Review data holdings at least once a year; add a "space used/space free" report line to the daily checklist.
You need copies of data for backups and legal
In a February 2001 Computerworld article entitled, "Destroy E-Mail, and Find Trouble," legal expert Emily Frye said, "Almost every organization in the U.S. uses e-mail to conduct business, and that results in business records. By their very nature (and often by law), business records must be managed throughout their lifecycles, not arbitrarily destroyed or preserved. Ultimately, business records are designed to serve as evidence in a court of law. They tell a story about how an organization conducted its business. If your company conducted its business electronically and can no longer show how it did so, then it has destroyed documents that both you and a potential legal adversary have the right to see and use in court. An e-mail management policy needs to incorporate the answers to two questions. First, which components of a company's e-mail contain business, historic or legal value? And second, how can an e-mail system be mapped to industry-specific laws and regulations that apply to records management procedures?" These questions can be extrapolated to all of the data records your systems keep, not just e-mail.
Assuming you are auditing, a full audit partition (not the entire system, just the section where audit logs are written) will normally do one of three things: 1) write over the oldest log entries; 2) alert you and stop auditing but continue to process; or 3) stop the entire system. Be sure you know what auditing characteristics are required from a legal standpoint. If your systems are set to act like items 1 or 2, be prepared to explain to an auditor why your auditing logs aren't intact if you need to research an issue or are taken to court. If the third auditing characteristic is your operating requirement, ensure your system has adequate space so availability of service isn't impacted.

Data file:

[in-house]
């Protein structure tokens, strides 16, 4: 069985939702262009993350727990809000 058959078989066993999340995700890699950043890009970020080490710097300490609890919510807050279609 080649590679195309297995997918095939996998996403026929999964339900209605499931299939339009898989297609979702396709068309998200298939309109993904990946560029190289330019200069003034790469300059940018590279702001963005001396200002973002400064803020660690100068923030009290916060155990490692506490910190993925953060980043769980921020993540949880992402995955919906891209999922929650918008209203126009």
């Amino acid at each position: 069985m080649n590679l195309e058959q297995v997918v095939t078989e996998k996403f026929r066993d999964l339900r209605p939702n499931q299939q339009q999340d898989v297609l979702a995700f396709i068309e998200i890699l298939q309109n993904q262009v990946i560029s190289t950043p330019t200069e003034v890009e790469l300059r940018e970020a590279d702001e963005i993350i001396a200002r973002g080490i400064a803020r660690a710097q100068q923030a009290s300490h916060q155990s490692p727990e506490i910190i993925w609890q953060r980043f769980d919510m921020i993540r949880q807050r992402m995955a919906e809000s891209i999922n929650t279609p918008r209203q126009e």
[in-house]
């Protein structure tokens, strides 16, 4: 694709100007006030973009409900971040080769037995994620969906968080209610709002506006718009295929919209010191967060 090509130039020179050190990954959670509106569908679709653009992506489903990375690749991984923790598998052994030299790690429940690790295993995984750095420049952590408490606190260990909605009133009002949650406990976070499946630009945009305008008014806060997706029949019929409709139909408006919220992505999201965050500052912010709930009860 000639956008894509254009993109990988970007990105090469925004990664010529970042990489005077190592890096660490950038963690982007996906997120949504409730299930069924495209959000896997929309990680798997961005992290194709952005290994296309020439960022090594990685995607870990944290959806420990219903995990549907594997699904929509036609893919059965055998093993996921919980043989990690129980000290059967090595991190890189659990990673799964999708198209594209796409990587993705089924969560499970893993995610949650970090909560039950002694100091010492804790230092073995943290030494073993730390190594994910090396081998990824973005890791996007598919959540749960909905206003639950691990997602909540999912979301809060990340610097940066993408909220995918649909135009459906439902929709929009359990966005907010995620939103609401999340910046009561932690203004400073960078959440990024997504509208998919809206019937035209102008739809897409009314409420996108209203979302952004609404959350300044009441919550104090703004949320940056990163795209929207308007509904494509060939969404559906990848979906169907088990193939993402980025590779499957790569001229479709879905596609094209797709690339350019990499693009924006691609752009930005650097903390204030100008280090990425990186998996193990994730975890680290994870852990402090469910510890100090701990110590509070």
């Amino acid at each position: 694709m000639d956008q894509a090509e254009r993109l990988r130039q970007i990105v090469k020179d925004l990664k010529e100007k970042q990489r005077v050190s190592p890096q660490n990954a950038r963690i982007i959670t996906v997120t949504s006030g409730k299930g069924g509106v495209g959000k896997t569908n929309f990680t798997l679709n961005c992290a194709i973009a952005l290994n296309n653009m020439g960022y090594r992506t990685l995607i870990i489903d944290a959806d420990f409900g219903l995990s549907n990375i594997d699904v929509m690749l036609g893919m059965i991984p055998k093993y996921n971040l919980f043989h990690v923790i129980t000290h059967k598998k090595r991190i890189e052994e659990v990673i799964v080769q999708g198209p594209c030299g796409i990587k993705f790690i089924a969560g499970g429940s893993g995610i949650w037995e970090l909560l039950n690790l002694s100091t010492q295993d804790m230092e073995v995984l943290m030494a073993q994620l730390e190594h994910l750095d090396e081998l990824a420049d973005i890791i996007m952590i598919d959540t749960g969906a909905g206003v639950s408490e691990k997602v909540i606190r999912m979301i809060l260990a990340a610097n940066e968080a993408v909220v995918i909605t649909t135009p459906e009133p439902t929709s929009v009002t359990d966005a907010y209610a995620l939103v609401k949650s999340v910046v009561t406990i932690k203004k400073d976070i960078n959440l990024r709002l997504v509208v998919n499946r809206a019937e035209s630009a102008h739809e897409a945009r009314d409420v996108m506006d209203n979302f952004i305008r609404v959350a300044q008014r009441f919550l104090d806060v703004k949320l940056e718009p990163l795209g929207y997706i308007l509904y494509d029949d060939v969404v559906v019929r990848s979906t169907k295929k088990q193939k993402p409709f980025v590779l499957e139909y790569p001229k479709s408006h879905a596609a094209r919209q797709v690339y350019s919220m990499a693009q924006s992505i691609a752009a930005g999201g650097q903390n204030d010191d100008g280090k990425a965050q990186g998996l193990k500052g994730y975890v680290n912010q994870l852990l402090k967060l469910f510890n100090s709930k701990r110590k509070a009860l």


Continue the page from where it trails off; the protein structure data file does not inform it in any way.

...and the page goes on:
Determine which of your organization's files contain business, historic or legal value. Then you and management decide what specific laws and regulations apply to records management procedures in your industry and devise your organization's data storage strategy. Urge users to delete multiple copies of files over 1 MB, or at least copies older than say, two years. Do the same for your servers, especially the space hogs like the e-mail and auditing servers, in accordance with your legal requirements. The good news/bad news in the storage department is that while storage methodologies are growing at fabulous rates, so are the amounts of bits needed to save files like graphics, video and the like. As a result of this task, assess whether you will need additional storage. Your daily systems checklist also should include a space used/free report (disk usage or percentage of disk full). Most systems automatically alert when a system reaches a certain default capacity. Usually this is 80%. If you have space-intensive files, you may want to change the notification threshold to something like 70%.
Operating manuals will tell you what the default space and auditing notification thresholds are set to. For information on legal requirements for saving business records, check with your legal counsel, any formal government oversight organizations that you must follow or your industry's leading professional association. Or you can adapt and adopt industry best practices as guidelines from auditors like KPMG, Ernst and Young, PricewaterhouseCoopers, etc.
About the author
Shelley Bard, CISSP, is a senior security network engineer with Verizon Federal Network Systems (FNS). An infosecurity professional for 17 years, Bard has briefed and written infosecurity assessments and technical reports for the White House and Department of Defense, special interest groups, industry and academia. Please e-mail any comments to mailto:email@example.com.
Opinions expressed in this column are those of Shelley Bard and don't necessarily reflect those of Verizon FNS.
This was first published in April 2004